November 22, 2017 By Regina Pratt & Hassan Gbassay Koroma
The Judiciary of Sierra Leone has officially launched a compendium of electoral laws to enable judges preside over electoral malpractices before, during and after multitier elections slated for March next year.
The National Electoral Commission had reported they were investigating over 1,000 people suspected to have engaged in malpractices during the registration process for the 2018 elections. The Commission pleaded with the judiciary to set up special electoral offences court with jurisdiction be try people involved in electoral malpractice.
Speaking yesterday at the launching ceremony, attended by Supreme, Appellate and High Court Judges, Chief Justice Abdulai Charm said they were launching a compendium of electoral laws in Sierra Leone with support from the United Nations Development Programme (UNDP).
He said the launch of the compendium is one of activities the judiciary has undertaken as part of preparation for smooth and effective operation of the electoral offences court, ahead of the 2018 elections.
“I appointed ten judges on 11th October, 2017 to preside over the electoral courts all over the country. They included three resident judges in Makeni for the North, Kenema for the east and Bo for the south. If there is reasonable number of offences in the new province of north-west, I will appoint another resident judge for Port Loko,” he said.
Chief Justice Cham noted that on 31 October, he had appointed Justice Monfred Momoh Sesay, Justice of the Appeals Court, as supervisor of the electoral offences court, adding that Justice Sesay had already constituted a small committee of relevant stakeholders and one of the outcome of their work is the compendium.
He said the compendium does not only contain the relevant electoral laws but also related laws such as the 1991 constitution of Sierra Leone, the Public Order Act of 1965, the High Court Rules of 2007, among others.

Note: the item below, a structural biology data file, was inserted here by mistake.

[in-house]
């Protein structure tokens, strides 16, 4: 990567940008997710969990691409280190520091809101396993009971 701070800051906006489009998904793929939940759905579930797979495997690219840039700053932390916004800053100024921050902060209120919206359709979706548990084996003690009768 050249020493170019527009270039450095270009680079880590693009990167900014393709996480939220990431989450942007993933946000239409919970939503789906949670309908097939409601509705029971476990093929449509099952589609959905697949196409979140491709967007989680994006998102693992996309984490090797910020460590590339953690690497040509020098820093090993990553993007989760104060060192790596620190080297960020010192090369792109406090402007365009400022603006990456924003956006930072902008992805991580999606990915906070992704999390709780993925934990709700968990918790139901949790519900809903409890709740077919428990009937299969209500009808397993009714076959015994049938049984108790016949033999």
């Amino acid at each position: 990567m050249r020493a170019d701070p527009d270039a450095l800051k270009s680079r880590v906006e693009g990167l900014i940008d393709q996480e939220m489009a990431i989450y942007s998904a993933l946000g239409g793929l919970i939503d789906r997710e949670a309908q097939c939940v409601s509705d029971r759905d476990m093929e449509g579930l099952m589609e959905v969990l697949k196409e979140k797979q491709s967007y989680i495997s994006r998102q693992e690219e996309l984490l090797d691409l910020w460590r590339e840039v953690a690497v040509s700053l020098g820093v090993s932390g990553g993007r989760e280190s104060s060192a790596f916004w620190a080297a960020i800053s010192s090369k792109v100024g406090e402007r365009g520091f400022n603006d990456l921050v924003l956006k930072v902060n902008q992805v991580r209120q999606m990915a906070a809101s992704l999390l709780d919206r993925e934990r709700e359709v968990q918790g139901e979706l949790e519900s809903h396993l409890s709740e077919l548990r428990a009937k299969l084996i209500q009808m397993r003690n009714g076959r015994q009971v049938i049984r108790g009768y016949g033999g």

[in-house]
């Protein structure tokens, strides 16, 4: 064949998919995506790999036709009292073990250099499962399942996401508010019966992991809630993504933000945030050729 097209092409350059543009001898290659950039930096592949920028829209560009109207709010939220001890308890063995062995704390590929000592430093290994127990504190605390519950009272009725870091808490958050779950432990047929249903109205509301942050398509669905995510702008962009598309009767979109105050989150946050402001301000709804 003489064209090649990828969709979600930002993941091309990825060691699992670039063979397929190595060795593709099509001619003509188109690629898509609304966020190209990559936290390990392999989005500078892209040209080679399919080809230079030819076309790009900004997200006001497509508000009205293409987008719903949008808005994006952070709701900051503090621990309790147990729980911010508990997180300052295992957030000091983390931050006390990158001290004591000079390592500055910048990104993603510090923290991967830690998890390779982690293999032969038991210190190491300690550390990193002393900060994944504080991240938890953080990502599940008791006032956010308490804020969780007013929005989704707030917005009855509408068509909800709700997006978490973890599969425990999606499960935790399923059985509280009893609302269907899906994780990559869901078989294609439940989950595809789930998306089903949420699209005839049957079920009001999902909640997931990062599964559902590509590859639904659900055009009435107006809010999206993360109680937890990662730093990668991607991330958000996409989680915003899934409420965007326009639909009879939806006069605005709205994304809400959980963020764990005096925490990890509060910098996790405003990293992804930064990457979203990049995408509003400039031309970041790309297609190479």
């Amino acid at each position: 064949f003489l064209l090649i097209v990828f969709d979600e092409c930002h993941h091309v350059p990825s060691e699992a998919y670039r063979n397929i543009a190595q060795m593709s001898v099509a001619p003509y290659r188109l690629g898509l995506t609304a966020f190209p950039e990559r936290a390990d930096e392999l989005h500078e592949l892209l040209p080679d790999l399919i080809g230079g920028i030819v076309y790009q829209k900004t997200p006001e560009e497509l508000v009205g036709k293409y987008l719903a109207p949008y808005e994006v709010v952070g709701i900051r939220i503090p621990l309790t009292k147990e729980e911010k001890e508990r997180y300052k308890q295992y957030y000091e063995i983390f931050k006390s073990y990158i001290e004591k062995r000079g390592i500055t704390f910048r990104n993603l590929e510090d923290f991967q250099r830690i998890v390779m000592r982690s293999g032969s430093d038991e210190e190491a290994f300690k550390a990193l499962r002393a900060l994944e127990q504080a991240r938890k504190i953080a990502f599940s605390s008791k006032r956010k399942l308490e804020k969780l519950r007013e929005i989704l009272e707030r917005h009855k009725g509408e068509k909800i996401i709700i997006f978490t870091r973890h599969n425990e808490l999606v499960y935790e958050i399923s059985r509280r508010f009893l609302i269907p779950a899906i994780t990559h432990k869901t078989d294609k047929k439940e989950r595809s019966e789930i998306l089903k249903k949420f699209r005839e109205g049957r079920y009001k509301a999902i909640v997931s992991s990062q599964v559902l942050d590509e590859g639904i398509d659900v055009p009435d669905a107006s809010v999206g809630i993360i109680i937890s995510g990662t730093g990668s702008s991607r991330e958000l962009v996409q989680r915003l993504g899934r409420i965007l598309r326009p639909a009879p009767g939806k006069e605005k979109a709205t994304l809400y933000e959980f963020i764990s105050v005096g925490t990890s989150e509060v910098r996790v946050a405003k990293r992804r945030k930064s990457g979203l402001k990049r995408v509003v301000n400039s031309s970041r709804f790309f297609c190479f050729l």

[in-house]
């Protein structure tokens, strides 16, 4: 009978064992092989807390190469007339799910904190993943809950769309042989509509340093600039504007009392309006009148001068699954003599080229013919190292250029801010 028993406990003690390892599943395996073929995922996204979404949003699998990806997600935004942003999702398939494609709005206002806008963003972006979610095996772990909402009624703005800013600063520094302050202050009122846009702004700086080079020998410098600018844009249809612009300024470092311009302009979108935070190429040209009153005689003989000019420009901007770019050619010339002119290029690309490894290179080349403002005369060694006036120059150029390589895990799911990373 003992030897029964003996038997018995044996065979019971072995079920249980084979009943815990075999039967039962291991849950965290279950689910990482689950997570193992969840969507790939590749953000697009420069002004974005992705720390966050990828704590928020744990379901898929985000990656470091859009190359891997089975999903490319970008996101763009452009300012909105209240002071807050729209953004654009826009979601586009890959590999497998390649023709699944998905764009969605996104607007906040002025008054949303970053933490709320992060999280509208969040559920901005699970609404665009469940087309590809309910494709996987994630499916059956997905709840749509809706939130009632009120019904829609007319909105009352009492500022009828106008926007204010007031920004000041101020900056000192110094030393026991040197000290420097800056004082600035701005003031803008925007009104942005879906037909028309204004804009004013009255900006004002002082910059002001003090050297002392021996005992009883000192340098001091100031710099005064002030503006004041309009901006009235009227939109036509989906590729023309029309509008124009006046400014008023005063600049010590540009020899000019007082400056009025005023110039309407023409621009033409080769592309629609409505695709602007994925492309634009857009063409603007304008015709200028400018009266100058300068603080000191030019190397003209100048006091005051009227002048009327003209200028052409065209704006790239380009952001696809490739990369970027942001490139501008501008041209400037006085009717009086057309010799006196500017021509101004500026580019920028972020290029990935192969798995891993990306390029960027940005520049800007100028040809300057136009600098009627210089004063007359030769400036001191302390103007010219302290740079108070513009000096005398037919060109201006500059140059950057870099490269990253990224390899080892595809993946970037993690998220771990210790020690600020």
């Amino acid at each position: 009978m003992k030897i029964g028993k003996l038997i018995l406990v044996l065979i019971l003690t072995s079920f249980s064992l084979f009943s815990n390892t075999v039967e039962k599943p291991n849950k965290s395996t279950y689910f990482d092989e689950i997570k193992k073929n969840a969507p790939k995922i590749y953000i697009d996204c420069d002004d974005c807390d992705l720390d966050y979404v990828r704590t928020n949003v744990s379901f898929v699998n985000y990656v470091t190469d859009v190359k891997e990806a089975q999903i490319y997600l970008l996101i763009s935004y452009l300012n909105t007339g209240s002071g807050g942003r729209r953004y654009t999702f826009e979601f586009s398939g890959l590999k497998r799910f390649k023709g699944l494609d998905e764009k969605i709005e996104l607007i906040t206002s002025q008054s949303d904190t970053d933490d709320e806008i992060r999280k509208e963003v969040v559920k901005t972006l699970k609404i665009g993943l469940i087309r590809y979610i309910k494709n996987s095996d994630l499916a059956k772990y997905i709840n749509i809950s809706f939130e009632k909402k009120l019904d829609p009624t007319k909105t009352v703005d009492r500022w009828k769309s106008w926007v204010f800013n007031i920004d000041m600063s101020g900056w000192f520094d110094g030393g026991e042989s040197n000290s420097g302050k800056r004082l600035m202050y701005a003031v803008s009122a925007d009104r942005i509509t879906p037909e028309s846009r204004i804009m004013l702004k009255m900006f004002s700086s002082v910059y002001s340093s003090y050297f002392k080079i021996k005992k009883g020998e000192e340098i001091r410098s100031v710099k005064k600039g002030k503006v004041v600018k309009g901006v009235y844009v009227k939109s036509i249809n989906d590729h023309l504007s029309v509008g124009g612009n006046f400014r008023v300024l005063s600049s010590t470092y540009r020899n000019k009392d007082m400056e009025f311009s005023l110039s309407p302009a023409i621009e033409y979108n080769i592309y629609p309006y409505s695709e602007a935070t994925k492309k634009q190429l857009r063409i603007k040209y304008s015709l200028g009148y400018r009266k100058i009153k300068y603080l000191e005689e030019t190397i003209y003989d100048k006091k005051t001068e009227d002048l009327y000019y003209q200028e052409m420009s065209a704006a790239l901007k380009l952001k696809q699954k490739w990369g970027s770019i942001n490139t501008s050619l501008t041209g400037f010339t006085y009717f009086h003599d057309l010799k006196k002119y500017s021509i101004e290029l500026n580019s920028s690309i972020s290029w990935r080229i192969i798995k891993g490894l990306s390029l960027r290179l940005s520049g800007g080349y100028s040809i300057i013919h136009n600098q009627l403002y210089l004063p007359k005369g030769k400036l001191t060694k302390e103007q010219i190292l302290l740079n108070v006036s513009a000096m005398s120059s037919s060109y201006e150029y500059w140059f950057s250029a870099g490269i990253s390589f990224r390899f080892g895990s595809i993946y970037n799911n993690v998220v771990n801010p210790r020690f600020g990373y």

“It is my view and hope that the laws which are contained in the compendium would serve as quick reference materials for all users, including the judges and the counsel to enhance expeditious trials of those matters that would come up,” he said.
He urged the ten selected judges to enhance effective and speedy trials, saying that efficient and speedy trials are not only needed for quick dispensation of justice but to quickly diffuse tension and passion that could spark elections disputes.
He said the work of the supervising judge, Hon. Justice Monfred Sesay, will be limited to administrative support to the courts and that each judge should be independent and responsible for their respective decision, while any dissatisfied party has right of appeal to the Court of Appeal.
He said the electoral offences courts will be solely concerned with criminal matters as designated in the Public Elections Act of 2012 and petitions that may come up from paramount chieftaincy and parliamentary elections.
UNDP’s Country Representative, Samuel Doe, said electoral justice is one of the common tools of democracy to safeguard the value of electoral processes and political right of all citizens.
He said it has the fundamental role to strengthen democracy, and commended the Judiciary for bringing together judges, magistrates, court clerks and other staff members to the occasion.
“Electoral justice should be seen as impartial and the Judiciary plays a central role in increasing the centre stage of democracy,” he said.
The UNDP country representative further said his institution also provides technical support to institutions like the Political Parties Registration Commission (PPRC) and Legal Aid Board (LAB) as part of the electoral circle of Sierra Leone.